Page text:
An update on the Korean Overwatch cheating scandal that saw 13-people arrested in January, and news of five bookmakers offering live odds on pre-recorded events from South America.
I couldn’t tell what the South Korean President, Moon Jae-in said to his North Korean counterpart, Kim Jong-un, as they shook hands in the demilitarised zone, but I wonder if it was something like this:
“Kim, look, I know you are well up for dismantling all of your nuclear weapons, but could you save one warhead and aim it at the hackers and cheats that are fast turning my country into the laughing stock of the esports world.”
Blizzard Entertainment’s first-person shooter, Overwatch, is becoming one of the most popular video games in the world. esports athletes compete for six and seven figure sums in professional leagues all over the world, and yet a dark cloud hangs over the sport.
In January, South Korean officials arrested 13 people in connection with hacking and match-fixing allegations centred on the game in question. In June 2017, officials worried about the rampant rise of cheating in the game, amended both the Game Industry Promotion Law and Information and Communication Technology Protection Law to include stiffer penalties for those looking to seek an unfair advantage, including up to four years in jail and fines of around $18,000.
Blizzard has announced on the Korean Overwatch Forum that at least one of those arrested received two-years probation, and another received a $10,000 fine, for their part in creating third-party software that allows players to gain a significant advantage in the game.
Amongst those arrested were a teenager and a 24-year-old accomplice who earned more than $100,000 in profit from selling more than a thousand ‘aim assistance’ programs valued between $70-$100.
The Seoul National Police Agency Cyber Security Department has vowed to work directly with Blizzard to return law and order in the game after Blizzard shutdown more than 22,000 accounts in the first two-months of 2018.
There are currently 11 more cases under investigation in Korea.
Changes to PC Bang Rules
One area of focus of the national cyber security team and Blizzard has been the Korean PC Bangs (cafes where people converge to drink boba and play video games). The set up in the cafes allowed cheats to create multiple Overwatch accounts allowing them to evade detection.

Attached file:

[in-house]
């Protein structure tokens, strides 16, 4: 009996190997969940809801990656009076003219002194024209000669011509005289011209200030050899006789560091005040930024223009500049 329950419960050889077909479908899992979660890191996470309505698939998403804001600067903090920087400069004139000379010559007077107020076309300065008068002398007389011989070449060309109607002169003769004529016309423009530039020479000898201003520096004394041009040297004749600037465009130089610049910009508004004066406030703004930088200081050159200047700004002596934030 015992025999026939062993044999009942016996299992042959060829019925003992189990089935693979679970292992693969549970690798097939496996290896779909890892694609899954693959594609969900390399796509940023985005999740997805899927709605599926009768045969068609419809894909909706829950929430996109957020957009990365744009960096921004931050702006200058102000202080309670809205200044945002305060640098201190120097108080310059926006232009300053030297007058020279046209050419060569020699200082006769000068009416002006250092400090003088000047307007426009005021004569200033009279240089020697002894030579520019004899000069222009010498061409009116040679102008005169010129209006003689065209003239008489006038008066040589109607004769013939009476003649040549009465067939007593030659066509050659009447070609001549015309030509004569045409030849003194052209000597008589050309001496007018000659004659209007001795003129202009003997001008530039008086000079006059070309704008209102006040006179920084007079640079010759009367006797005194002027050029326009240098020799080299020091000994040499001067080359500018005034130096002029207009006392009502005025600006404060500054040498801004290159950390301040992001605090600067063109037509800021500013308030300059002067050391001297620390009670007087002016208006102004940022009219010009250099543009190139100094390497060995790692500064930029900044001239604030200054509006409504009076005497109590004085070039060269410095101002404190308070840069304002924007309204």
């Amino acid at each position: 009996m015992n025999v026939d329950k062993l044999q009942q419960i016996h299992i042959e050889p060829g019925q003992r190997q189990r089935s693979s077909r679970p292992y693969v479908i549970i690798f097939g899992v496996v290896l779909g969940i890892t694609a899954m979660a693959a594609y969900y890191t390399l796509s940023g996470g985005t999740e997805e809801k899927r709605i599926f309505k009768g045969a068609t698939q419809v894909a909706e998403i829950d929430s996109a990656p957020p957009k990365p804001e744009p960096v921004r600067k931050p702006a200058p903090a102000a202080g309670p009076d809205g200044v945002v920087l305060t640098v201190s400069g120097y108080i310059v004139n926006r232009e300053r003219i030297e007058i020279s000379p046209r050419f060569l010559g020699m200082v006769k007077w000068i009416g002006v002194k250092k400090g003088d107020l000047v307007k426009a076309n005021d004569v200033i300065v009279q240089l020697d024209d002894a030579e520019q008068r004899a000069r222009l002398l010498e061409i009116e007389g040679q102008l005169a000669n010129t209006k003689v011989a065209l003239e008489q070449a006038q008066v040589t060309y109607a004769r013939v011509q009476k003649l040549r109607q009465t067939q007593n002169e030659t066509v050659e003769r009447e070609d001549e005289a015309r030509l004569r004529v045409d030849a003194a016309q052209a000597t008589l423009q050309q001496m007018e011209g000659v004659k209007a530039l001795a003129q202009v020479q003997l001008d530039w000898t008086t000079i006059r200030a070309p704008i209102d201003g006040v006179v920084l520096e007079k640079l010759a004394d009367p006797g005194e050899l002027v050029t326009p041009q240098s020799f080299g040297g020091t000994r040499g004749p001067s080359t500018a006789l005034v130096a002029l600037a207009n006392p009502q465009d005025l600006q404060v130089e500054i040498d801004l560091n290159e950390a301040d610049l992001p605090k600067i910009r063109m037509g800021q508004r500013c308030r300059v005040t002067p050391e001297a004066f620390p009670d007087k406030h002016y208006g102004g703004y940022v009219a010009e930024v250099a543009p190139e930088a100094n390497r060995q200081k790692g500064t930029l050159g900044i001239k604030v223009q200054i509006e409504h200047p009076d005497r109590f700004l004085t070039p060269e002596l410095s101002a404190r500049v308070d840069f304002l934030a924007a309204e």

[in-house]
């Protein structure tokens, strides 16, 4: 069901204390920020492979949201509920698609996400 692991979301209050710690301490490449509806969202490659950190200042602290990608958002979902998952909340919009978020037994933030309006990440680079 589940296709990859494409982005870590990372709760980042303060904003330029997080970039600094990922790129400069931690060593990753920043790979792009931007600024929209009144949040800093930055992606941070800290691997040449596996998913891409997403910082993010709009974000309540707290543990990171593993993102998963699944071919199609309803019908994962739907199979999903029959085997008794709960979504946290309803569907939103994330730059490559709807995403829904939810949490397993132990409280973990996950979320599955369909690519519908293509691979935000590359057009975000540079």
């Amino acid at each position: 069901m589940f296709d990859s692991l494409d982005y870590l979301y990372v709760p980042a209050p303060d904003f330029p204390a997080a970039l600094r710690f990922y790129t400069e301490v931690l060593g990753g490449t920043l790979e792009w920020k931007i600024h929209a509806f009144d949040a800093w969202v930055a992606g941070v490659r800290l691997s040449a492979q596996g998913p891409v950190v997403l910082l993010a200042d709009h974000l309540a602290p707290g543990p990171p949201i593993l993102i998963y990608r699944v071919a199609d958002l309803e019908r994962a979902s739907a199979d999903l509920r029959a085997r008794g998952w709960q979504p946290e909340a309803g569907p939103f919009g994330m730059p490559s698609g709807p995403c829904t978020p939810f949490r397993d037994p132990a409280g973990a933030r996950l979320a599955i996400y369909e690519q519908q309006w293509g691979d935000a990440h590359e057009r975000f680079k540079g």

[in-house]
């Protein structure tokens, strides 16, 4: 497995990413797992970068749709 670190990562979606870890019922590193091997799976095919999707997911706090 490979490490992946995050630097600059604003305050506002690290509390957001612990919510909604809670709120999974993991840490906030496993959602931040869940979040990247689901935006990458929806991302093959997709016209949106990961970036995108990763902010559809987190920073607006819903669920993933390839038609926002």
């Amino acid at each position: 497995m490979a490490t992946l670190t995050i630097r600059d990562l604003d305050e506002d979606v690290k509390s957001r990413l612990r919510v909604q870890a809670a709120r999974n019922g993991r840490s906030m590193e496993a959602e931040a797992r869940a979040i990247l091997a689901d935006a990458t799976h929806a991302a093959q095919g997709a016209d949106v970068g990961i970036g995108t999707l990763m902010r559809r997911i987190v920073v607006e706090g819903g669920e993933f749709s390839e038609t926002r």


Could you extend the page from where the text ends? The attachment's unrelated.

In February 2017, authorities changed the rules forcing players to input a Korean social security number to access a Korean Battle.net account. Those using foreign accounts must have an Overwatch license to do so.
Last year, Blizzard completed plans to launch Season 1 of the Overwatch League (OWL) where 12-teams are competing for a $1m first prize. The first season runs from Jan to June, and all games take place at the 450-seater Blizzard Arena in Los Angeles.
Unfortunately, for the organisers, trouble has even managed to find its way into the higher echelon of the game. In March, league officials suspended Dallas Fuel player Miseok “OGE” Son for four matches after he admitted ‘boosting’ during the summer of 2017. Boosting is the name given to the act of competing on someone else’s account to increase their ranking often in the form of financial compensation, or because it’s the best buddy. Philadelphia Fusion’s Kim “Sado” Su-min is currently sitting out a 30-game suspension for boosting activities.
In the same month, Dallas Fuel fined and suspended another two players, one for using anti-gay slurs during his live stream (Timo “Taimou” Kettunen), and another for using a emote in a racially-charged manner (Felix “xQx” Lengyel).
Teams had better get their act together. Blizzard has revealed that for Season 2 the franchise fee may be considerably higher than the $20m each owner paid to compete in Season 1 with some corners of the esports world suggesting $60m.
South American Overwatch Betting Loophole
Finally, five sportsbooks have allowed punters to bet on the outcome of Overwatch Contender matches taking place in South America 3-5 days after the events ended.
The Daily Dot broke the news and reached out to the five companies with only two firing back a response. Betway clarified that although the leak existed, there was no evidence that anyone took advantage of it. Bet365 thanked the online rag but didn’t say much more beyond that, and EGB, GGBet and Pinnacle decided to keep their powder dry.
Bet365, Betway and EGB have since closed the markets where the loophole existed. Incredibly, The Daily Dot noted that GGBet and Pinnacle still had live bets available for the pre-recorded matches at the time they wrote their article.